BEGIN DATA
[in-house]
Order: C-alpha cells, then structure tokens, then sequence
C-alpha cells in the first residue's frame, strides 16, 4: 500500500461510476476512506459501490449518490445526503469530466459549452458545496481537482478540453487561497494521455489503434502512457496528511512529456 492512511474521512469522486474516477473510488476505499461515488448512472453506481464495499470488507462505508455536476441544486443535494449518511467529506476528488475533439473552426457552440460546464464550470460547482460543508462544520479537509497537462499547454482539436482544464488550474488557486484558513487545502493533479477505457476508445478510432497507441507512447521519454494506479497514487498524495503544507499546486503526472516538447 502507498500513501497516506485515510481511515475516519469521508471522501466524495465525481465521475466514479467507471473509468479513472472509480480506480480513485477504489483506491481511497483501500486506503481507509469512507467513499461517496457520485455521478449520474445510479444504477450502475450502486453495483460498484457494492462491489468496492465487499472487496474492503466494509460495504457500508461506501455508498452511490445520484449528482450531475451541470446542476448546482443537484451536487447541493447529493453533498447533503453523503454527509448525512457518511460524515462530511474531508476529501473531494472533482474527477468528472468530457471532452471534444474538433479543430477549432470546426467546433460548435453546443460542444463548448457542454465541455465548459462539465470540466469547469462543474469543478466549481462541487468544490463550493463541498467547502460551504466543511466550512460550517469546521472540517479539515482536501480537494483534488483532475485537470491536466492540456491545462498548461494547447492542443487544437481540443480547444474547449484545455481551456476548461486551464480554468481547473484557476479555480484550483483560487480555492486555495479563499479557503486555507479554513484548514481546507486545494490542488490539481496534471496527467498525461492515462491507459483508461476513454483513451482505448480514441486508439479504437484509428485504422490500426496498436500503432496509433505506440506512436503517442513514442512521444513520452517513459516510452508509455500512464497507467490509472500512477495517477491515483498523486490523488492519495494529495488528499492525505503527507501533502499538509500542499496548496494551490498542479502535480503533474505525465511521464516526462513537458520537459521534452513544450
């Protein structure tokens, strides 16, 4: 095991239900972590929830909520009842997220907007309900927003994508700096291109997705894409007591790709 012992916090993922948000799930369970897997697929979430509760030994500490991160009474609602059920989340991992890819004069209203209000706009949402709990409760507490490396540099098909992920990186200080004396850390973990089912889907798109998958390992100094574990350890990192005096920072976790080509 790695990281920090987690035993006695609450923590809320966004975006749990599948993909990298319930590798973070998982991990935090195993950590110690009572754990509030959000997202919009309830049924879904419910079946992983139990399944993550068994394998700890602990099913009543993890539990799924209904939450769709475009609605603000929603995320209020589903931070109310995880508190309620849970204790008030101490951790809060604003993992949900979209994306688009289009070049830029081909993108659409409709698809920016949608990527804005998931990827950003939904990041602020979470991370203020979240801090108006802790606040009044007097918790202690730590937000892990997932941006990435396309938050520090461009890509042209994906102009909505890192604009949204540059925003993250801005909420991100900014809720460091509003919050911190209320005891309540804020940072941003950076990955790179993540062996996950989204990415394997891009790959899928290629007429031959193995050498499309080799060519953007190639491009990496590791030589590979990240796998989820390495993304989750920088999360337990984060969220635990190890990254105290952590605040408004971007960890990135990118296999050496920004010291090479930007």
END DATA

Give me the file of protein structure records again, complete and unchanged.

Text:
[in-house]
Order: C-alpha cells, then structure tokens, then sequence
C-alpha cells in the first residue's frame, strides 16, 4: 500500500461510476476512506459501490449518490445526503469530466459549452458545496481537482478540453487561497494521455489503434502512457496528511512529456 492512511474521512469522486474516477473510488476505499461515488448512472453506481464495499470488507462505508455536476441544486443535494449518511467529506476528488475533439473552426457552440460546464464550470460547482460543508462544520479537509497537462499547454482539436482544464488550474488557486484558513487545502493533479477505457476508445478510432497507441507512447521519454494506479497514487498524495503544507499546486503526472516538447 502507498500513501497516506485515510481511515475516519469521508471522501466524495465525481465521475466514479467507471473509468479513472472509480480506480480513485477504489483506491481511497483501500486506503481507509469512507467513499461517496457520485455521478449520474445510479444504477450502475450502486453495483460498484457494492462491489468496492465487499472487496474492503466494509460495504457500508461506501455508498452511490445520484449528482450531475451541470446542476448546482443537484451536487447541493447529493453533498447533503453523503454527509448525512457518511460524515462530511474531508476529501473531494472533482474527477468528472468530457471532452471534444474538433479543430477549432470546426467546433460548435453546443460542444463548448457542454465541455465548459462539465470540466469547469462543474469543478466549481462541487468544490463550493463541498467547502460551504466543511466550512460550517469546521472540517479539515482536501480537494483534488483532475485537470491536466492540456491545462498548461494547447492542443487544437481540443480547444474547449484545455481551456476548461486551464480554468481547473484557476479555480484550483483560487480555492486555495479563499479557503486555507479554513484548514481546507486545494490542488490539481496534471496527467498525461492515462491507459483508461476513454483513451482505448480514441486508439479504437484509428485504422490500426496498436500503432496509433505506440506512436503517442513514442512521444513520452517513459516510452508509455500512464497507467490509472500512477495517477491515483498523486490523488492519495494529495488528499492525505503527507501533502499538509500542499496548496494551490498542479502535480503533474505525465511521464516526462513537458520537459521534452513544450
């Protein structure tokens, strides 16, 4: 095991239900972590929830909520009842997220907007309900927003994508700096291109997705894409007591790709 012992916090993922948000799930369970897997697929979430509760030994500490991160009474609602059920989340991992890819004069209203209000706009949402709990409760507490490396540099098909992920990186200080004396850390973990089912889907798109998958390992100094574990350890990192005096920072976790080509 790695990281920090987690035993006695609450923590809320966004975006749990599948993909990298319930590798973070998982991990935090195993950590110690009572754990509030959000997202919009309830049924879904419910079946992983139990399944993550068994394998700890602990099913009543993890539990799924209904939450769709475009609605603000929603995320209020589903931070109310995880508190309620849970204790008030101490951790809060604003993992949900979209994306688009289009070049830029081909993108659409409709698809920016949608990527804005998931990827950003939904990041602020979470991370203020979240801090108006802790606040009044007097918790202690730590937000892990997932941006990435396309938050520090461009890509042209994906102009909505890192604009949204540059925003993250801005909420991100900014809720460091509003919050911190209320005891309540804020940072941003950076990955790179993540062996996950989204990415394997891009790959899928290629007429031959193995050498499309080799060519953007190639491009990496590791030589590979990240796998989820390495993304989750920088999360337990984060969220635990190890990254105290952590605040408004971007960890990135990118296999050496920004010291090479930007």